their hosts: Sonar FDNS: 17 hostnames • $ mq -k -domain clarionevents.com ./data/sonar/*fdns*.mtbl | sort –u Sonar RDNS: 4 hostnames • $ mq -k -domain clarionevents.com ./data/sonar/*rdns*.mtbl | sort -u Certificate Transparency: 10 hostnames • $ mq -k -domain clarionevents.com ./data/ct/*.mtbl | sort –u Combined: 20 hostnames
  37. Discovery: Full Asset List All hostnames / IP addresses for

    a company (McAfee) Sonar DNS: 2216 hostnames $ mq -k -domain mcafee.com sonar-dns/201705*.mtbl | sort –u Certificate Transparency: 537 hostnames $ mq -k -domain mcafee.com ct/*.mtbl | sort -u Combined: 2546 hostnames
  38. Summary Local internet datasets can improve your security game Discovery,

    monitoring, exploitation, exfiltration Costs are relatively low compared to value Keep your client/company identify safe
  39. Roadmap More data sources, more normalizers, more configuration options Support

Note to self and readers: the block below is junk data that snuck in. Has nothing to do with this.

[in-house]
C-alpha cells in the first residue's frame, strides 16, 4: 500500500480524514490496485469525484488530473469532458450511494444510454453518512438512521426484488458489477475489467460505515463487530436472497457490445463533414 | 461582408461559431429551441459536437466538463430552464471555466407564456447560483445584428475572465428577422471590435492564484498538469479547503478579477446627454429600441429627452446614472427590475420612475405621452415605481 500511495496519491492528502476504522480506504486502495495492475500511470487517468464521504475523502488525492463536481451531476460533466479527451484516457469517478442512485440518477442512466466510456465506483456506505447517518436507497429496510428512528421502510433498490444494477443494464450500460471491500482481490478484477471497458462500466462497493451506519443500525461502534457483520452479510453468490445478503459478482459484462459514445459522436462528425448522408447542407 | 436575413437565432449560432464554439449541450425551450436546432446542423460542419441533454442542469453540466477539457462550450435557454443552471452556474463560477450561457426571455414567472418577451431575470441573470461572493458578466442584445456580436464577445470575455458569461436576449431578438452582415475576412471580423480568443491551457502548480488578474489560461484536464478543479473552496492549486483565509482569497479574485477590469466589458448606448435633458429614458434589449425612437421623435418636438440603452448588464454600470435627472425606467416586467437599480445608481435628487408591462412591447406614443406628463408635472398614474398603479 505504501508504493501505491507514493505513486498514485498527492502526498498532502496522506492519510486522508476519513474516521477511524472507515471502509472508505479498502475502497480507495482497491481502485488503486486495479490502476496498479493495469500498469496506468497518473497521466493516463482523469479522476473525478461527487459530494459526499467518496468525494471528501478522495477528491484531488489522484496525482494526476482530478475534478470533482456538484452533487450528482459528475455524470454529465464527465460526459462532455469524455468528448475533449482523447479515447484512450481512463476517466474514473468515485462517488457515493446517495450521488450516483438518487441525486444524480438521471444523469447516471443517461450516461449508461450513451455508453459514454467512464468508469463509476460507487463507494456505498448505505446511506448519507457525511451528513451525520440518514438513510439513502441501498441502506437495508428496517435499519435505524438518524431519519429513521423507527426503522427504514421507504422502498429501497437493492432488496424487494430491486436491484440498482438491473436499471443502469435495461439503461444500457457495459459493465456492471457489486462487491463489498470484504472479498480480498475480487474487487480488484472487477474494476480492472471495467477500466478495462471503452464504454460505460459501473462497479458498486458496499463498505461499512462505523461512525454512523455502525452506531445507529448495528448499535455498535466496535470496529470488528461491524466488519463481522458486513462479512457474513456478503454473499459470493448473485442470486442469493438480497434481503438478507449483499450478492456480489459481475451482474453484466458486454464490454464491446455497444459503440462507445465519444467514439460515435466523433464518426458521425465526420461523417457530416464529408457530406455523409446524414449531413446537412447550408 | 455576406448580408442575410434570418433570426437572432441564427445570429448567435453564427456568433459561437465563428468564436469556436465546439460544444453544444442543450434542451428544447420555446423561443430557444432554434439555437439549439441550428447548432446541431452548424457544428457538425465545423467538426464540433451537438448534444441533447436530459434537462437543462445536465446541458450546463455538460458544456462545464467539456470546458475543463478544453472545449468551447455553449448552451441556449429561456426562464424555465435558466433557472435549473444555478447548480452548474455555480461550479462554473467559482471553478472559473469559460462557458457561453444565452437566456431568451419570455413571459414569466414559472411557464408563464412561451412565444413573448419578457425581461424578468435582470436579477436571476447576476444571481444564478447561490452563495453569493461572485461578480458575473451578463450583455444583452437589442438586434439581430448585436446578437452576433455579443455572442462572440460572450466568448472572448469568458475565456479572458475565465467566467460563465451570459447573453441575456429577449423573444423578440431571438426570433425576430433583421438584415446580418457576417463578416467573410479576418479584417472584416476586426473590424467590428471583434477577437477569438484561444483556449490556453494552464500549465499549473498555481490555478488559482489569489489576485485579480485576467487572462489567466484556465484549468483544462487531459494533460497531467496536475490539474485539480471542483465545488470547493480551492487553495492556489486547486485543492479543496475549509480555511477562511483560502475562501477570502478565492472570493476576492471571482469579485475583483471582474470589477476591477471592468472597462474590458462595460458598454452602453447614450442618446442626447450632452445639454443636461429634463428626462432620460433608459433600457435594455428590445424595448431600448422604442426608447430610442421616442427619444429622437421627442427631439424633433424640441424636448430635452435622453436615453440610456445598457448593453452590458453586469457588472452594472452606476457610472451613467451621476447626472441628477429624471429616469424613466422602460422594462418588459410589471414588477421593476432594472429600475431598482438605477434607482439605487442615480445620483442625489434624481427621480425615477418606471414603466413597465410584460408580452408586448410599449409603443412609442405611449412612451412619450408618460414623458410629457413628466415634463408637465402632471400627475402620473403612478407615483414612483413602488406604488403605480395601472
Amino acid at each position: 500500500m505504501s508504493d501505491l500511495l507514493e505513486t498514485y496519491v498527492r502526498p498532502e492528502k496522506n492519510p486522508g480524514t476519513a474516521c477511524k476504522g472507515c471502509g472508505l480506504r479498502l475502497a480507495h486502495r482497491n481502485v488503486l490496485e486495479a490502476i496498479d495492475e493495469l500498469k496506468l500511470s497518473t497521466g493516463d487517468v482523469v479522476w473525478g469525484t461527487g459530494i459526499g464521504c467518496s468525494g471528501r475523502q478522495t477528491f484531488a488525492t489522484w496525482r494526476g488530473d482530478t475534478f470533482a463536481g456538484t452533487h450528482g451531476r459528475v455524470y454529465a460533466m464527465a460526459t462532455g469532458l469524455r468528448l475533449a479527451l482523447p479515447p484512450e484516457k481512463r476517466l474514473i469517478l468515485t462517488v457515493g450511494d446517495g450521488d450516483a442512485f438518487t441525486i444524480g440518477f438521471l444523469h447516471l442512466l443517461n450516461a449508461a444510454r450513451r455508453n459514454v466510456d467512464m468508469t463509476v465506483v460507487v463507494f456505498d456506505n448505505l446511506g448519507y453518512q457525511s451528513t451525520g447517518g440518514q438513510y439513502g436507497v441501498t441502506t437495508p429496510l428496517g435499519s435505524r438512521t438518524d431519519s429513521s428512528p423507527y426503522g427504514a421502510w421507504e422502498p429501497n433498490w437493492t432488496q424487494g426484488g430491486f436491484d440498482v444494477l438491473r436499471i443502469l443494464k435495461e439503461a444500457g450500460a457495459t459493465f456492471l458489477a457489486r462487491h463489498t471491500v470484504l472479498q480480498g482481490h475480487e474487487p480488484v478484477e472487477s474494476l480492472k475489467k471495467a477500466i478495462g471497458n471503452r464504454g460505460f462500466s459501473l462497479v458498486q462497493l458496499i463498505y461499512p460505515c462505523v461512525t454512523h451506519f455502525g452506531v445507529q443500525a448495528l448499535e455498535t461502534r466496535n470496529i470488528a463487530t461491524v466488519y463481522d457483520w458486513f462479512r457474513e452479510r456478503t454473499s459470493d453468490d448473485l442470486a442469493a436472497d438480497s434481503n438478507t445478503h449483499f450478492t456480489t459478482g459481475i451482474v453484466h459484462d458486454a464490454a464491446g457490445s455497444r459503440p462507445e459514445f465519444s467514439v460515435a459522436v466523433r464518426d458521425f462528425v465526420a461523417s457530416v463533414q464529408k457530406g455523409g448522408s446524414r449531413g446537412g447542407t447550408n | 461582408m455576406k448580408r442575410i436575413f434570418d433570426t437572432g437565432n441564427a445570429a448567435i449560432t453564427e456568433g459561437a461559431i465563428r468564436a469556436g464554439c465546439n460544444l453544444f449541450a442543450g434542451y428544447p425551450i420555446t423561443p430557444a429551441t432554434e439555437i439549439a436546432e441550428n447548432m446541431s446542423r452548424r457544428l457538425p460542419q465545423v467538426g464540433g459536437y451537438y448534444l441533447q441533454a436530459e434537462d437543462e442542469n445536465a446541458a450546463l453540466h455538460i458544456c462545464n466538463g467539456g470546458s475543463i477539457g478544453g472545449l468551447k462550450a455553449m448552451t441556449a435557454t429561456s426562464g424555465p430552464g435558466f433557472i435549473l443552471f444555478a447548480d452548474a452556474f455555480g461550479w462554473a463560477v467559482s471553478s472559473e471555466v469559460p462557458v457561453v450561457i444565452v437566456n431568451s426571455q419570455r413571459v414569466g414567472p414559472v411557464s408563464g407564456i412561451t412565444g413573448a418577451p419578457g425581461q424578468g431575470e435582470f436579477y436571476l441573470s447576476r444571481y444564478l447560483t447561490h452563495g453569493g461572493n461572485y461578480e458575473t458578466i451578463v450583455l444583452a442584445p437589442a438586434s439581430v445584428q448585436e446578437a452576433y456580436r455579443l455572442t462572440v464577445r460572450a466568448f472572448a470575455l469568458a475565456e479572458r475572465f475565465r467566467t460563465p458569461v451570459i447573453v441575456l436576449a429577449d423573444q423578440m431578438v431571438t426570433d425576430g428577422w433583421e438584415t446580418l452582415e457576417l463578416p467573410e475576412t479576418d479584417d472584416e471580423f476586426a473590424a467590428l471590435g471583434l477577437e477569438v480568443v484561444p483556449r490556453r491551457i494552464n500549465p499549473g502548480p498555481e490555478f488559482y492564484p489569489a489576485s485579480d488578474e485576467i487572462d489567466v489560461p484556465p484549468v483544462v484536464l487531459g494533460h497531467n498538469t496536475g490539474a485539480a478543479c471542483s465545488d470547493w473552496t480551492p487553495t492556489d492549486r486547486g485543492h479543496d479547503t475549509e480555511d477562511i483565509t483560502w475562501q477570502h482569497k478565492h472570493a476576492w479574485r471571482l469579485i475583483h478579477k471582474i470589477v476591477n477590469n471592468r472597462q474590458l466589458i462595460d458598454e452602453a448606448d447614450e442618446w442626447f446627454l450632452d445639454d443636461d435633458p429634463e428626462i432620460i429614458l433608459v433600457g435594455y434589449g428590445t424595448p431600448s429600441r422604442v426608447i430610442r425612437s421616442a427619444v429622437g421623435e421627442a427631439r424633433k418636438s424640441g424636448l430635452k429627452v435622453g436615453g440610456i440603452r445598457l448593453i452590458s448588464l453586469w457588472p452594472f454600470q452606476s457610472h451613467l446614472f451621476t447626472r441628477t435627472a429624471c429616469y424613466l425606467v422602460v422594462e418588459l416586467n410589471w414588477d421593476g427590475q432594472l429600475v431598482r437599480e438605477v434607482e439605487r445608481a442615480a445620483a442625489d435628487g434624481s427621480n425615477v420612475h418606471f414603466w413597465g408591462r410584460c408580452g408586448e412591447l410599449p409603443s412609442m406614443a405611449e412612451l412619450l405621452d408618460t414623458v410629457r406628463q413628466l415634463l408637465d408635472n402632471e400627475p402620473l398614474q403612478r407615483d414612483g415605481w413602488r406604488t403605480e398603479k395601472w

for real-time streaming sources (pdns, inetdata-ct-tail) Performance improvements for low-end servers Example analysis scripts for common tasks Split early CT dataset into smaller blocks Automatic data expiration & deletion Build out post-normalize hooks MTBL API daemon + clients
  40. Contribute! Fork, fix, expand! Add new datasources! Add new utilities!

    • https://github.com/hdm/inetdata • https://github.com/hdm/inetdata-parsers Build your own API or service, internal or external Monitor your company’s footprint for changes Dig up fun research for your next talk!
  41. Demo Time!

  42. Q & A Contact: underflow@hdm.io